• Achieve 1% of global vehicle production by 2035 (increase from current 600 000 units to almost 1.4 million units a year).
  • Increase local content from current 39% to 60%.
  • Double employment in the value chain from current levels to about 240 000.
  • Achieve at least level 4 BEE status from 2021 and beyond.
  • Support to be based on value addition rather than production sales value.

The concern in this is the planned phase-out of ICEV’s in our export markets outside of Africa. Are we aligned with the markets, and do we have the required alternatives in our strategy with a clear vision of the transition required?

Opportunity

The reality is that South Africa and Africa at large is a developing country and continent, and our infrastructure will not support the transition pathway adopted by the 1st world countries. However, we could acknowledge that pockets of opportunity do exist, and in our cities we might find opportunities in the following that might align or maintain targets identified under the “SA Automotive Masterplan 2035”:

  • The COVID-19 pandemic changed how we work for ever and the need for vehicles to commute between home and work is less. This might have dampened the need for a longer-range EV and potentially create an opportunity to introduce a shorter range (and smaller) EV, especially those households and individuals that could afford more than one vehicle. The pricing and potential local content of these vehicles needs to be looked at to achieve more affordability.
  • “Last mile” deliveries could be reviewed and logistically planned and set up differently to incorporate low noise EV’s of smaller proportions and payloads. It will necessitate the review of the complete logistical pathway though.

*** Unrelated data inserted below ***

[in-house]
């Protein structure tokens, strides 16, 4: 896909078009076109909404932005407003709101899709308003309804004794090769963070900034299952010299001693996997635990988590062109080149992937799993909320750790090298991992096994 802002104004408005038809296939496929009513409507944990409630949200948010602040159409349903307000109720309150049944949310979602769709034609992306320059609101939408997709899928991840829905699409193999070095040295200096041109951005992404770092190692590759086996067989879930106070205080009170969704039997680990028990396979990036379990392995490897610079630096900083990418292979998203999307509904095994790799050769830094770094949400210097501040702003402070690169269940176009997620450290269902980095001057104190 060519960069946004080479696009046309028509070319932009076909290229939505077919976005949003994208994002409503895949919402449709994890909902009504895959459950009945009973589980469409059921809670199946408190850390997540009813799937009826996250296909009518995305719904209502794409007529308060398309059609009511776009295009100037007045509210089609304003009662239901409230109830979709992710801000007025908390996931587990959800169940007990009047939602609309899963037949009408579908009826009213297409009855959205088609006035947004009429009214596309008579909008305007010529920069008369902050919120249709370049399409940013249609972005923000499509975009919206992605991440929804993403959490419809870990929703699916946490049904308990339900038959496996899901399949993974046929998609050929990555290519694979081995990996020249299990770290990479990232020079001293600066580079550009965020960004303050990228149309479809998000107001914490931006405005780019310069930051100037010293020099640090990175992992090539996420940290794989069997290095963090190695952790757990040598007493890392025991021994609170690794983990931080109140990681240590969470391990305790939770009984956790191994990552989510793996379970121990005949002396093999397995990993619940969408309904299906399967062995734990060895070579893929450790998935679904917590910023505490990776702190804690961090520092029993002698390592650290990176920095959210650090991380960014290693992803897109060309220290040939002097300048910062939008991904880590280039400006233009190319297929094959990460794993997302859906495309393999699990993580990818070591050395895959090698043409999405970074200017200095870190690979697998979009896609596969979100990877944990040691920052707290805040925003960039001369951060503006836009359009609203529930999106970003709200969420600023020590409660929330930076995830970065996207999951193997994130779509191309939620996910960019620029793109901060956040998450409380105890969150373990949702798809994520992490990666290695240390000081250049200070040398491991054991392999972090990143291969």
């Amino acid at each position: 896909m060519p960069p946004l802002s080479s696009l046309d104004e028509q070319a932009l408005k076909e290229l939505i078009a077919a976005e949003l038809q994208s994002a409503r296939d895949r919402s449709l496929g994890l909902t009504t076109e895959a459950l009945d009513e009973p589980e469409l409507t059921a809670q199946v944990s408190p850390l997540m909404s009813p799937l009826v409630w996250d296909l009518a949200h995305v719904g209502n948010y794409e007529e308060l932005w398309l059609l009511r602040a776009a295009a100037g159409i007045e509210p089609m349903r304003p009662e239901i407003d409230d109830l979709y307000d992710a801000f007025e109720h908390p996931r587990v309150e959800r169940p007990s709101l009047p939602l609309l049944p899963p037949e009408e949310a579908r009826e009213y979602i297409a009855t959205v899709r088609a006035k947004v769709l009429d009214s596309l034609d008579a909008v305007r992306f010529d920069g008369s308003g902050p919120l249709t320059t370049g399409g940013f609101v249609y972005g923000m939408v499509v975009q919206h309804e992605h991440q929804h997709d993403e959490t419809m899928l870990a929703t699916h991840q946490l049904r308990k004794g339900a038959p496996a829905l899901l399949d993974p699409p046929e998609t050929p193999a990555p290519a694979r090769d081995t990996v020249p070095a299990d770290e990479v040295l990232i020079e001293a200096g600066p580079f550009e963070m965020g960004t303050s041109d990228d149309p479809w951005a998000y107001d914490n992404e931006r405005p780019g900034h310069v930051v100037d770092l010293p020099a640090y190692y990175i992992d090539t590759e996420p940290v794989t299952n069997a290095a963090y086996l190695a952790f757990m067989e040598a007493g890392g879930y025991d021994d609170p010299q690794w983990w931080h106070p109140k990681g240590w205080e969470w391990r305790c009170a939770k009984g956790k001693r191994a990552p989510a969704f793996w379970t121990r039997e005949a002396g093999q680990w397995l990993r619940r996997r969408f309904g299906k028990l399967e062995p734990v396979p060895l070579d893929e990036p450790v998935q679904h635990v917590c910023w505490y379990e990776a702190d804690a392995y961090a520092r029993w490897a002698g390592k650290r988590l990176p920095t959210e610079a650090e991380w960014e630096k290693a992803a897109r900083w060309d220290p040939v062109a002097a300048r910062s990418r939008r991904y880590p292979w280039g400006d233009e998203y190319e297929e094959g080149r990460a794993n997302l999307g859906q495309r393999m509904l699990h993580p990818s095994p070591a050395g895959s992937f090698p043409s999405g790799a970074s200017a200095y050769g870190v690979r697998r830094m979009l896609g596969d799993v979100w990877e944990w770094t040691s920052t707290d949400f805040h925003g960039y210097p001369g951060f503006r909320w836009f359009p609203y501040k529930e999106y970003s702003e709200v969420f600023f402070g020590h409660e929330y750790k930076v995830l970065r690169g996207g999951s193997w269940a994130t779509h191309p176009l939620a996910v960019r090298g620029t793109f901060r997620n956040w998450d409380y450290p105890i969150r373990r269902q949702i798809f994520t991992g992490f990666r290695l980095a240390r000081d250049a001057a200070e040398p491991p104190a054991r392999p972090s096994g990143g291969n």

• EV’s could also be considered to replace delivery vehicles doing scheduled daily commutes.
  • Public transport, including minibus taxis could also be considered for a transition pathway.

The abovementioned items could act as a catalyst when our electrical generation and transmission and distribution infrastructure could support the switch.

Transition

The transition has begun, whether we acknowledge it or not. As reported by Irma Venter on 20 August 2020 in the Engineering News, it will require a coherent strategy between stakeholders from the policymakers and automobile manufacturing sector for the shift to EV production to prevent South Africa from losing its edge on the export market. (The time for S Africa to shift to EV production is now, says TIPS report (engineeringnews.co.za))

In the early days of the motor vehicle, technology was not supportive of EV’s, but is fast evolving into a viable option. The first EV was displayed to the public around 1881 and with modern technology and the rate of innovation, this will soon become the norm.

 

 

 

 

 

Gustave Trouvé’s electric tricycle:

Source:
http://academie-de-touraine.com
/Tome_25_files/067-092.pdf (Bibliothèque Nationale de France)

The transition will also support the Environmental Dimension (in our ESG responsibility) and leaves no alternative, but to adapt as the generations after us will know we knew.

 

We are beyond the first mile for the EV and in the last miles of general use of ICEV’s.

 

Johan Durand
+27 (0) 82 693 1338
johan.durand@motsuconsulting.com